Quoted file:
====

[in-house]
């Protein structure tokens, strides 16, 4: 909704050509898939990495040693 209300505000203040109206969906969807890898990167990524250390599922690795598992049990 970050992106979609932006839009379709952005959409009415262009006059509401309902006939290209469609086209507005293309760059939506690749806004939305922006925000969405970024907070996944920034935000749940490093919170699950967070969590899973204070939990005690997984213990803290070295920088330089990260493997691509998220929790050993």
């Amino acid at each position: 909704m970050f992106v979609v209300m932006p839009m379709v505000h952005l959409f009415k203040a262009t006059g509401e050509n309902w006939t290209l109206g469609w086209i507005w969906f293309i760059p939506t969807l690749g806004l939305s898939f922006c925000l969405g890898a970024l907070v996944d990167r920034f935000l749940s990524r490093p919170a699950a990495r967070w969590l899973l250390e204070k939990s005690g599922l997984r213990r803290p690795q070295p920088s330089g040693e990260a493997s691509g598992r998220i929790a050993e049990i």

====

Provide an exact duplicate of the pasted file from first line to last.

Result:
[in-house]
């Protein structure tokens, strides 16, 4: 909704050509898939990495040693 209300505000203040109206969906969807890898990167990524250390599922690795598992049990 970050992106979609932006839009379709952005959409009415262009006059509401309902006939290209469609086209507005293309760059939506690749806004939305922006925000969405970024907070996944920034935000749940490093919170699950967070969590899973204070939990005690997984213990803290070295920088330089990260493997691509998220929790050993």
């Amino acid at each position: 909704m970050f992106v979609v209300m932006p839009m379709v505000h952005l959409f009415k203040a262009t006059g509401e050509n309902w006939t290209l109206g469609w086209i507005w969906f293309i760059p939506t969807l690749g806004l939305s898939f922006c925000l969405g890898a970024l907070v996944d990167r920034f935000l749940s990524r490093p919170a699950a990495r967070w969590l899973l250390e204070k939990s005690g599922l997984r213990r803290p690795q070295p920088s330089g040693e990260a493997s691509g598992r998220i929790a050993e049990i």